Category Archives: Guilin

Guilin, the mystery of Elephant Trunk Hill!

Guilin (Chinese: 桂林; pinyin: Guìlín; Zhuang: Gveilinz) is a prefecture-level city in the northeast of the Guangxi Zhuang Autonomous Region of far southern China, sitting on the west bank of the Li River. Its name means “forest of Sweet Osmanthus“, owing to the large number of fragrant Sweet Osmanthus trees located in the city. The city has long been renowned for its unique scenery. (Wikipedia)

Guilin is world famous for its amazing scenery, especially its karst mountains. The city of Guilin has five famous mountains that stand out in not only their beauty, but also their historic significance. The most famous is Elephant Trunk Hill. It is located where the Peach Blossom River empties into the Li River and is the symbol of Guilin. Its shape resembles an elephant drinking from the river.

On the top of Elephant Trunk Hill sits a pagoda named Puxian Pagoda. It is 14-meter-high, and was built during the Ming Dynasty (1368-1644). The pagoda looks like the hilt of a sword sticking out of the back of the elephant. There is a ancient legend surrounding it. In the ancient past, the Emperor of Heaven set out to conquer Earth commanding his troops from the back of the elephant. The elephant worked so hard to provide transportation for the Emperor of Heaven, that it became seriously ill. The local farmers nursed it back to health. The elephant being extremely grateful, decided to desert the emperor and stay on earth to help the farmers plow their fields during a time of famine. The Emperor of Heaven was so angry, that he thrust his sword into the elephant’s back and turned the elephant into the rocky hill. The pagoda erected on top of the hill stands for the hilt of the sword. Now this kindly elephant can forever stay with the friendly people of Guilin, guarding the city and welcoming guests from all over the world to this beautiful city. (Taken from China Odyssey Tours)
I was told of this legend of elephant hill, and how important it was to see while visiting Guilin. After dinner the first evening Rebecca, our wonderful tour guide, mentioned that she would take us to see the hill. Along the way we stopped to do some shopping, which took longer than we expected, but Rebecca was determined to find the site. She asked many different people for directions, but by the time we got there it was 9:00pm. so dark outside. It was so cute to watch her walk along the gate to try and get a look at the hill, and recite, “there it is in the middle”. Needless to say we could not see anything, and she felt bad that we had walked so far to find the park closed. So we settled for taking a picture out front.
We returned to Guilin to fly home, and had some free time so we were told we could go up to the top of one of the pagodas to view the elephant hill. The actual park was a distance and they had raised the price because of the holiday weekend, so Patchara and I decided to check out the pagodas.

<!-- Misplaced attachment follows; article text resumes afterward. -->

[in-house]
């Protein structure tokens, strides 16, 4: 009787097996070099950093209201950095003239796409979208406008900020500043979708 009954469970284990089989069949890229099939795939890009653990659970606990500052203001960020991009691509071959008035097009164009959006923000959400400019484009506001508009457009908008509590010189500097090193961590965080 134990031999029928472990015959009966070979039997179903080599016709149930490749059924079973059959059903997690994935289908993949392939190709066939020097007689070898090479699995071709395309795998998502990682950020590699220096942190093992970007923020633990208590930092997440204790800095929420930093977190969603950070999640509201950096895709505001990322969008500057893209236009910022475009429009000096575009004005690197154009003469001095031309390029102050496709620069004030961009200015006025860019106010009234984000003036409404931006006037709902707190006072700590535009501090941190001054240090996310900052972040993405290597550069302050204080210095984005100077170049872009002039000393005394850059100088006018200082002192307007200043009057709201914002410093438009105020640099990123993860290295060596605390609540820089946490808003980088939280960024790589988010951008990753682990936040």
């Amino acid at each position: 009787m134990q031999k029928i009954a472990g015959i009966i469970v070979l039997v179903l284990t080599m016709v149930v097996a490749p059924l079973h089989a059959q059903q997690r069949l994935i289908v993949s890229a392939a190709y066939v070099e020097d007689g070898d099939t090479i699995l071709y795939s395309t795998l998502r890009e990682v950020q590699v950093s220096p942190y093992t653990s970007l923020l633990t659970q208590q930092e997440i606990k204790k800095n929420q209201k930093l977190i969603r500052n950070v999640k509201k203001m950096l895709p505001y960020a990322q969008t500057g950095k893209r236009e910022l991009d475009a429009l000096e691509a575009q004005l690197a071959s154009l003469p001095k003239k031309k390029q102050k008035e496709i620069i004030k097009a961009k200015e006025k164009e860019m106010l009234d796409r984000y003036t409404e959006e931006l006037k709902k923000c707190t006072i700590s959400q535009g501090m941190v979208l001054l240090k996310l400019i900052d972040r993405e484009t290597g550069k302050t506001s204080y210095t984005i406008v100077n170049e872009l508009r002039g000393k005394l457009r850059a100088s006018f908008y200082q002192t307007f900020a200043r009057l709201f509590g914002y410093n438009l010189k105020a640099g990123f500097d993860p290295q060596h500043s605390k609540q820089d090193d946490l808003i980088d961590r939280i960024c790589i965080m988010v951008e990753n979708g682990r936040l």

We climbed the 7 flights of stairs of the first pagoda, and saw the mountain but were not able to see the elephant trunk!!! All that climbing for nothing!!
We then went underground to go the next pagoda where there actually was an elevator. On display were statues to represent the Chinese horoscope, so here I am for the year of the rooster.
P1030390We took the elevator to the 7th floor and climbed the steps to top of the 9th floor, and saw the same mountain view.
Disappointment filled my sweaty body. I guess it is meant to be, that another trip to Guilin will need to be taken in the future to view the city’s most famous site.
For now I am thankful to google for the picture. ( I bet all of you are also).
elephant in Guilin

The food the food in Southern China

I enjoyed some really tasty and unusual food on this trip.
I recently had read in the newspaper that in southern China, people still eat dogs and cats. While on our trip we were taken to a local market to buy cooking supplies for our cooking class, and we were shocked to hear that butchered cats and dogs could be purchased. We were allowed to walk around and see but were told NO pictures could be taken. Perhaps because the sale of these items is illegal.
The older people usually only eat cat in the winter to supplement their diet. The cat would be used in a (tiger) dish, while snake would be used in a (dragon) dish to fortify the body. In late December a southern newspaper reported about 4 million cats are eaten in China in a year, and the number is rising.
Most of the cat eaters are older people and old habits die hard. Cat dishes are rarely seen on the menus of restaurants downtown, and most young people do not eat them. A law enacted in 2007, states trade in cat meat is illegal. China has recently finished a draft on animal protection, and it is singled out as a punishable offense. (Taken from China Daily newspaper). />

Deep fried smelt fish

Frogs for lunch! Many years ago I ate frog legs, but this was the first time to actually eat frog.


Frog meat which was delicious


Chicken that was cooked over a barbecue in bamboo stalks.


Young bamboo lightly fried


Monkey tail vegetable that Lily had picked on our walk to cook for lunch.


All I could remember was that Patricia had monkey tails in her flower arrangements at her wedding.

monkey tail

The cooked monkey tails which had a delicate taste.


We didn’t eat any snake, but heard they use it in many dishes and drinks.


Passion fruit wine which had a very strong taste.


Cumquat fruit is in season


Rat for dinner!!!!!


Look at that big melon! This was the market that sold the cat and dog!


Our cooking class, where we prepared, cooked and ate 3 dishes.


The teacher


My 3 dishes, eggplant in Yangshuo style, Beer fish which was delicious, chicken with cashew nuts.


The setting was in an old farm house outside of town which was beautiful.